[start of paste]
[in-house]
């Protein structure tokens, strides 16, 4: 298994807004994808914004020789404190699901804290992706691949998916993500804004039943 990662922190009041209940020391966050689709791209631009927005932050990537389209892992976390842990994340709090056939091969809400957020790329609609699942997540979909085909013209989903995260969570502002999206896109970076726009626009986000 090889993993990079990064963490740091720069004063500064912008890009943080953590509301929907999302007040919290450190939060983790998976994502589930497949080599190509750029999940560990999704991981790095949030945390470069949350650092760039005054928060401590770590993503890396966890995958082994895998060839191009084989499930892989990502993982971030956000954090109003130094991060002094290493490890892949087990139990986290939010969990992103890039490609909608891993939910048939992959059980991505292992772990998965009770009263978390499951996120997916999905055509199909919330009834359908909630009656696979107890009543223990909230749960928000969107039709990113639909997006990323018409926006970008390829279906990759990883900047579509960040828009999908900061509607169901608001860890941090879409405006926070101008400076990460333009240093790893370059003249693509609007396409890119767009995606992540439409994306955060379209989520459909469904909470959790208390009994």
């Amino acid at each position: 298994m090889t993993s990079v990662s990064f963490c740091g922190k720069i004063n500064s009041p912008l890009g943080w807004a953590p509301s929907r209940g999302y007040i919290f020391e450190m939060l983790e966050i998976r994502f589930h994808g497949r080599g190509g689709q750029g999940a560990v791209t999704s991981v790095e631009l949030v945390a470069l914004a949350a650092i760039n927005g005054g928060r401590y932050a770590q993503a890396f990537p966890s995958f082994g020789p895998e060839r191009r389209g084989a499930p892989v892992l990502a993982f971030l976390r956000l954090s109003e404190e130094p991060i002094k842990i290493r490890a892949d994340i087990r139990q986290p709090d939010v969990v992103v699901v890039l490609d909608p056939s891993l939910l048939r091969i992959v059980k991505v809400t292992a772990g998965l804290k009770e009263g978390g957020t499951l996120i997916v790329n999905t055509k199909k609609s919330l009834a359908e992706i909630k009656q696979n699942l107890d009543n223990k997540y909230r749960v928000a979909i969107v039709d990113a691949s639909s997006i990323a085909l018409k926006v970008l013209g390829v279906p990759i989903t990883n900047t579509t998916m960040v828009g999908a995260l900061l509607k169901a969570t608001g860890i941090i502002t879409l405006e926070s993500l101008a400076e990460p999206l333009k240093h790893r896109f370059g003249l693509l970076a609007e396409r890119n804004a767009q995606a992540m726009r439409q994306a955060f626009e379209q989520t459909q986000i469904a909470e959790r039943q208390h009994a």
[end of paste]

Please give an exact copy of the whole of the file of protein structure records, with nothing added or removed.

[in-house]
């Protein structure tokens, strides 16, 4: 298994807004994808914004020789404190699901804290992706691949998916993500804004039943 990662922190009041209940020391966050689709791209631009927005932050990537389209892992976390842990994340709090056939091969809400957020790329609609699942997540979909085909013209989903995260969570502002999206896109970076726009626009986000 090889993993990079990064963490740091720069004063500064912008890009943080953590509301929907999302007040919290450190939060983790998976994502589930497949080599190509750029999940560990999704991981790095949030945390470069949350650092760039005054928060401590770590993503890396966890995958082994895998060839191009084989499930892989990502993982971030956000954090109003130094991060002094290493490890892949087990139990986290939010969990992103890039490609909608891993939910048939992959059980991505292992772990998965009770009263978390499951996120997916999905055509199909919330009834359908909630009656696979107890009543223990909230749960928000969107039709990113639909997006990323018409926006970008390829279906990759990883900047579509960040828009999908900061509607169901608001860890941090879409405006926070101008400076990460333009240093790893370059003249693509609007396409890119767009995606992540439409994306955060379209989520459909469904909470959790208390009994």
């Amino acid at each position: 298994m090889t993993s990079v990662s990064f963490c740091g922190k720069i004063n500064s009041p912008l890009g943080w807004a953590p509301s929907r209940g999302y007040i919290f020391e450190m939060l983790e966050i998976r994502f589930h994808g497949r080599g190509g689709q750029g999940a560990v791209t999704s991981v790095e631009l949030v945390a470069l914004a949350a650092i760039n927005g005054g928060r401590y932050a770590q993503a890396f990537p966890s995958f082994g020789p895998e060839r191009r389209g084989a499930p892989v892992l990502a993982f971030l976390r956000l954090s109003e404190e130094p991060i002094k842990i290493r490890a892949d994340i087990r139990q986290p709090d939010v969990v992103v699901v890039l490609d909608p056939s891993l939910l048939r091969i992959v059980k991505v809400t292992a772990g998965l804290k009770e009263g978390g957020t499951l996120i997916v790329n999905t055509k199909k609609s919330l009834a359908e992706i909630k009656q696979n699942l107890d009543n223990k997540y909230r749960v928000a979909i969107v039709d990113a691949s639909s997006i990323a085909l018409k926006v970008l013209g390829v279906p990759i989903t990883n900047t579509t998916m960040v828009g999908a995260l900061l509607k169901a969570t608001g860890i941090i502002t879409l405006e926070s993500l101008a400076e990460p999206l333009k240093h790893r896109f370059g003249l693509l970076a609007e396409r890119n804004a767009q995606a992540m726009r439409q994306a955060f626009e379209q989520t459909q986000i469904a909470e959790r039943q208390h009994a």